How would you define failure in today’s economy?

Failure in Silicon Valley is missing an opportunity. Not finding that big deal or missing a pivotal point either in your life or in your company’s life. Reading the signs incorrectly and going the wrong way – that’s failure.

How did you adjust to Silicon Valley life after leaving business school?

Sun was my first “real working job,” so I began with an insane work schedule. I was in the office every weekend and longer than everybody else. And I created a huge imbalance in my life. I love community service-related activities, but I had stopped doing them altogether because I was so wrapped up in work. I have since come to terms with the peaks and valleys of my job. Sometimes I work all night long and through the weekend, and then other times I leave at 3 p.m. or take a weeklong vacation.

After two years on the job, how do you strike a balance between your work life and your personal life?

After graduating from business school, I started a program called Teen Pearls that is affiliated with Alpha Kappa Alpha, a Greek organization of which I am a graduate member. We take high school girls from East Palo Alto on cultural and recreational trips. Teen Pearls really focuses on personal growth and development — a meaningful experience for the girls and the volunteers.


I am also the chairperson this year for Sun’s African-American Scholarship Essay Contest. So far, we have raised $50,000, so we are giving away $42,000 in scholarship grants to African-American college-bound high school seniors in the Bay Area. To apply, the students must write a two-page essay and go through an interview process. We read essays two weeks ago, and next weekend we will have our first round of interviews. It’s an exciting program. I’m proud to be involved in Sun’s outreach efforts.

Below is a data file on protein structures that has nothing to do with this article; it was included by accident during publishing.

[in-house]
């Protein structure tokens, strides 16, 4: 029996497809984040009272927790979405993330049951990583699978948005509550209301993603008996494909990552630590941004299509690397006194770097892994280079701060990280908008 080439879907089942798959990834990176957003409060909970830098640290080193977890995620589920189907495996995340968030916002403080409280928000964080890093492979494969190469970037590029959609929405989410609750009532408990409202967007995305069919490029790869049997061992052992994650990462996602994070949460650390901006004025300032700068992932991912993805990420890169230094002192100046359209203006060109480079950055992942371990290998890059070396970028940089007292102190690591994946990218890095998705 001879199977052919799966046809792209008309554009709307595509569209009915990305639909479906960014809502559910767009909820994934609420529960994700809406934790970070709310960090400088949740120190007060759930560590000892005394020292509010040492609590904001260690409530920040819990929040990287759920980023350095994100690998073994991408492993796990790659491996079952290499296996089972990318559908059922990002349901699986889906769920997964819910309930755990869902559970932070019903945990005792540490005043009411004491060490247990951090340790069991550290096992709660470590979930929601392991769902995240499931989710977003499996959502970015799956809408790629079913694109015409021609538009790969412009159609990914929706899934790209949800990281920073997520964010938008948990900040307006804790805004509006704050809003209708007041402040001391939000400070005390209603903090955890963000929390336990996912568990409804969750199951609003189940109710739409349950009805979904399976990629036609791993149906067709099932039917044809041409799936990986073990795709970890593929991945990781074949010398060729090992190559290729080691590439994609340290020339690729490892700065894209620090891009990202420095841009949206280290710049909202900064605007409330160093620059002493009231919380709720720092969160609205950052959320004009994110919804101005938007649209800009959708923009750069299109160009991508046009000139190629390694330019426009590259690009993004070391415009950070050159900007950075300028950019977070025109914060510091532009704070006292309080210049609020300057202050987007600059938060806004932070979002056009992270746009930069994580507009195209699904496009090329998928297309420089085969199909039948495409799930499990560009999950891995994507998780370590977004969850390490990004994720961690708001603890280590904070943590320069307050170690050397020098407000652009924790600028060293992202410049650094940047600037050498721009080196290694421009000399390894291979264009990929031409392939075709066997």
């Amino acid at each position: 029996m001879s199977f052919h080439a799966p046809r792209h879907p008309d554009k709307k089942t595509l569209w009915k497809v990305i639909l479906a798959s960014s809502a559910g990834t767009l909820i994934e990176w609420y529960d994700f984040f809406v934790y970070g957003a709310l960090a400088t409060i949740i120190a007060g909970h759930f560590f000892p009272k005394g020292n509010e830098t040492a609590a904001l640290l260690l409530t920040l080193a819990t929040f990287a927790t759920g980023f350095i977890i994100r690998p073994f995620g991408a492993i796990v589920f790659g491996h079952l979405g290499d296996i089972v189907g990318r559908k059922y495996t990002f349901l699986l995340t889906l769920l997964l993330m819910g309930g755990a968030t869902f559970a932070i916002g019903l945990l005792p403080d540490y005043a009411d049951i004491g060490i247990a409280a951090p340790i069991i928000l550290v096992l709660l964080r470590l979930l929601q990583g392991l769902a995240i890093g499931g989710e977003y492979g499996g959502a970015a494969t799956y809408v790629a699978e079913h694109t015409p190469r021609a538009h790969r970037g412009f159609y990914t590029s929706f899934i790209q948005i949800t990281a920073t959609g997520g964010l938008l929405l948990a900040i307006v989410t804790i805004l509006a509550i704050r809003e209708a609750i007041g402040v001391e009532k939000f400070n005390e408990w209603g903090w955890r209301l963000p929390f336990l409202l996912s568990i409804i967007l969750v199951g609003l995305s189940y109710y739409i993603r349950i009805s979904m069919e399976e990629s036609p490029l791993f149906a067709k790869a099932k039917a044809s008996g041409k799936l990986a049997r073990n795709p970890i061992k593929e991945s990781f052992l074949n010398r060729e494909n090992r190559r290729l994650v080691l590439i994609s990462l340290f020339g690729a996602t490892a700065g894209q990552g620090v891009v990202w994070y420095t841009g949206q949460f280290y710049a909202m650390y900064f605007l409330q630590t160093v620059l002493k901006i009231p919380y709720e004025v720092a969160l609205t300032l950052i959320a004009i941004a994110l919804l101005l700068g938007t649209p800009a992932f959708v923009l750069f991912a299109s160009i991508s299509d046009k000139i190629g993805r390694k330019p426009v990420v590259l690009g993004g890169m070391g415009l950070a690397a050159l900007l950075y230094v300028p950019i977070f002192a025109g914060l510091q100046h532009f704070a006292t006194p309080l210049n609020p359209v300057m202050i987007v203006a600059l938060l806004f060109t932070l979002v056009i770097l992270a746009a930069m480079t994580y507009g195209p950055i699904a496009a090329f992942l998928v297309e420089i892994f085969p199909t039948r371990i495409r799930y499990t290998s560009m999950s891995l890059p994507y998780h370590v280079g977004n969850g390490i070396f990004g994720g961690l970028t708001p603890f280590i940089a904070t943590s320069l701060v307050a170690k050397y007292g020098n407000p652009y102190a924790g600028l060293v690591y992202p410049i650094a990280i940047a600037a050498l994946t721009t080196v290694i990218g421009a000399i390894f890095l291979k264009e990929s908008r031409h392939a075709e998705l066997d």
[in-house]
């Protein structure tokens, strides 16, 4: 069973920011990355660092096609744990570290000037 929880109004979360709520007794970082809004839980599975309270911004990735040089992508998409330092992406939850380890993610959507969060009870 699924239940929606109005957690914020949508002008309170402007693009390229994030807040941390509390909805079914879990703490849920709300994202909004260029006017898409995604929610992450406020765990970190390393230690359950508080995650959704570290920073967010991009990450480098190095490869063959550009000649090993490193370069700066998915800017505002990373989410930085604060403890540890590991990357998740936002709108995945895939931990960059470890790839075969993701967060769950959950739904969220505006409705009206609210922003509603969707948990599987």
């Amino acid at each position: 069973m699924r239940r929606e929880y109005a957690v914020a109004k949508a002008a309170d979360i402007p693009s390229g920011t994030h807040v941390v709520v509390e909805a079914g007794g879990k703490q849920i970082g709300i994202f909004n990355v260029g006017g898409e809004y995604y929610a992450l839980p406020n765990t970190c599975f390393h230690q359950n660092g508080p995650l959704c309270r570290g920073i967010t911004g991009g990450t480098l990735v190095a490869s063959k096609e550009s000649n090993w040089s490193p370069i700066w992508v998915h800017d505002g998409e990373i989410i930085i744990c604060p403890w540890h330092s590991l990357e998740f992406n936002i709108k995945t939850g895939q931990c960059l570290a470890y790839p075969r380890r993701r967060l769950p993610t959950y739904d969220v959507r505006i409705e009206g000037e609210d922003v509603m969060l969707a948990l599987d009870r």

Can you relate to people who work outside the Silicon Valley sphere of speed?

Certainly. One of my close friends works in city planning, and builds community housing for folks who can’t afford homes. His job really helps people. In contrast, I spend the day crunching numbers and dismissing a million dollars as no big deal. I find our friendship to be very refreshing. I need that reality check.

How important is money to the typical Silicon Valley dweller?

If you want to buy a house, money is very important! I can only imagine how recent college graduates can afford to live out here. I think a lot of people live at home until they can afford to rent a place. Frankly, I would like to buy a home. But since I’m single, I only have two options: wait for my options to mature and use them for a down payment, or get creative with roommates until I can save enough money.

How does Sun help its employees keep up to speed?


Sun has a shuttle service from the CalTrain stations to the various corporate campuses as well as from campus to campus. During the day, shuttles are used as personal taxis. It’s almost as if you have a chauffeur available to you at all times.

The Sun campuses also include services such as a gym, a dry cleaning service, a photo developing drop-off and pick-up, a video rental shop, and a thing called Safeway Direct that allows employees to order groceries at work and pick them up the next day from the parking lot. Sun has done a good job of keeping its employees close to their work.